Intramedullary nailing using long or modular nails is the most reliable mean of achieving femorotibial fusion. Here, we report the operative, clinical, functional, and radiological outcomes of 17 long intramedullary nail arthodeses in patients with infection.
Clinical and functional outcomes after long intramedullary nailing are at least as good as those obtained using other implants.
Materials and methods
We retrospectively reevaluated 17 patients after unilateral two-stage knee arthrodesis with a long titanium intramedullary nail and autologous bone grafting. We evaluated satisfaction, leg length discrepancy, and function (Lequesne and WOMAC indices). Radiographs were obtained to assess fusion, time to fusion, and femorotibial angles.
No cases of material failure were recorded. One or more complications occurred in seven patients. Mean limb shortening was 27.6mm. Of the 17 patients, 15 were satisfied with the procedure. The mean Lequesne index was 10.5/24 and the mean overall WOMAC score was 26/88. Fusion was achieved in 16 patients, with a mean time to fusion of 5 months. Mean femorotibial angles were 178.6° of varus and 1.9° of flexion.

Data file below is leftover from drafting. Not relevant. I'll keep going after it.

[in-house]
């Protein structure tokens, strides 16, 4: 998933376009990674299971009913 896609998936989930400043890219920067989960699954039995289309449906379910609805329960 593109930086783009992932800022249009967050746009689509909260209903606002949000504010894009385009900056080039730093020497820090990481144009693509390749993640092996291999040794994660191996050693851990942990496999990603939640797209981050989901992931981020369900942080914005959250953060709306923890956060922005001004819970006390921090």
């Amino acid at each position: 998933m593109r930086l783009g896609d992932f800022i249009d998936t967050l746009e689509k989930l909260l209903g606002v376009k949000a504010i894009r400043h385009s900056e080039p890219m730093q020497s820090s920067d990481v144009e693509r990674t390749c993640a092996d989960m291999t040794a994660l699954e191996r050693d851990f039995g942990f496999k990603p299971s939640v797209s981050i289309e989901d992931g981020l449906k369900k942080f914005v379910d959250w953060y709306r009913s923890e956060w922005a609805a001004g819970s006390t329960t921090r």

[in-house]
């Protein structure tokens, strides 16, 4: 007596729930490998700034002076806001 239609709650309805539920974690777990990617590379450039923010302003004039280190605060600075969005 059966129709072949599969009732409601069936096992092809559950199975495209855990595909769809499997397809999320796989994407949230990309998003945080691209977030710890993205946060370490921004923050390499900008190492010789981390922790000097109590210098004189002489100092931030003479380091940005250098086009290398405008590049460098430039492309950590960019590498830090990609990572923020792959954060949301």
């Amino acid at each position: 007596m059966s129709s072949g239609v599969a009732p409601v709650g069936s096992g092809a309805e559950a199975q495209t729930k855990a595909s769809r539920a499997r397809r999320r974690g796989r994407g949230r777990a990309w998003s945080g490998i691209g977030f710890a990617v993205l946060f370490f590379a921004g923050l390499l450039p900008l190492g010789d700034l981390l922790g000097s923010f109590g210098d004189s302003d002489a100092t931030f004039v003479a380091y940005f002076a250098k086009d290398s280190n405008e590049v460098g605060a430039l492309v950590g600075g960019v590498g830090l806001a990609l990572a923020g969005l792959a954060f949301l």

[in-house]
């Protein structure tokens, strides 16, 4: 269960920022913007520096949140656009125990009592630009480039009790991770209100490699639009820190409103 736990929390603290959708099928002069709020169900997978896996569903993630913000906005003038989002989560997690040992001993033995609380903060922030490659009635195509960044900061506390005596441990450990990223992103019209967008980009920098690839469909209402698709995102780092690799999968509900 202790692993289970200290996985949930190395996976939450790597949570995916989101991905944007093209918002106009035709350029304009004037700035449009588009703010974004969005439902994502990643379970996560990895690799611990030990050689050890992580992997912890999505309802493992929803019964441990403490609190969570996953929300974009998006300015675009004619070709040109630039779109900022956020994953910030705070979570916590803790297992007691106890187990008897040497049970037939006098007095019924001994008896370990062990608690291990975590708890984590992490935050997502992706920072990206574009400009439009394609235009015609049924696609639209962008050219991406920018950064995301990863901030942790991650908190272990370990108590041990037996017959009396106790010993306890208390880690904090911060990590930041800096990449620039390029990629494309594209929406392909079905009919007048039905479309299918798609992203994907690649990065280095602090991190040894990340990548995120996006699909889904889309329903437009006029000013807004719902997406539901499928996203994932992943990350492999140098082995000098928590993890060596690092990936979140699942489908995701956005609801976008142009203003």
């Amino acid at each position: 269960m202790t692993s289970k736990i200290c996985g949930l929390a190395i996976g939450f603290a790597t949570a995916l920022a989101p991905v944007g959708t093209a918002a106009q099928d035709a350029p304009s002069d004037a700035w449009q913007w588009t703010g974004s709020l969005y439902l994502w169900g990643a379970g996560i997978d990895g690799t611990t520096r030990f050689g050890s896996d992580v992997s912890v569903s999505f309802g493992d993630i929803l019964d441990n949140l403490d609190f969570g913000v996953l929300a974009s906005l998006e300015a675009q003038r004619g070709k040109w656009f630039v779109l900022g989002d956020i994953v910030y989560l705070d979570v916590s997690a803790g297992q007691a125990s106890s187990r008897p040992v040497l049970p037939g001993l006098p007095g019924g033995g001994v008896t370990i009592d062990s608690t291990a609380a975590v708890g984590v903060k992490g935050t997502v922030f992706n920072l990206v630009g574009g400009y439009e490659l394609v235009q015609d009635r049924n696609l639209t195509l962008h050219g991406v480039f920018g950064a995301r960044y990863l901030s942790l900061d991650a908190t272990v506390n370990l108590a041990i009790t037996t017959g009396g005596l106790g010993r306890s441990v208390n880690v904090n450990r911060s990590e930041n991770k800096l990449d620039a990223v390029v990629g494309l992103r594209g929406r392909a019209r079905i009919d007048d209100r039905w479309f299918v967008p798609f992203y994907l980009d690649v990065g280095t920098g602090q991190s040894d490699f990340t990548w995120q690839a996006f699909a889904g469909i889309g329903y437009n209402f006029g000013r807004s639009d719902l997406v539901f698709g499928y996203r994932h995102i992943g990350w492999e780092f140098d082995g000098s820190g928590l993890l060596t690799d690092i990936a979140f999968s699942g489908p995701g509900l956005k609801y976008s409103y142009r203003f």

This simple and rapid surgical technique provides functional outcomes similar to those obtained using modular nails. The fusion rate is high. Nail extraction is simple and causes minimal damage, in contrast to modular nails. Increased attention to misalignment is needed.
Level of evidence
Level IV, retrospective study.Le texte complet de cet article est disponible en PDF.
Keywords : Knee, Arthrodesis, Intramedullary nail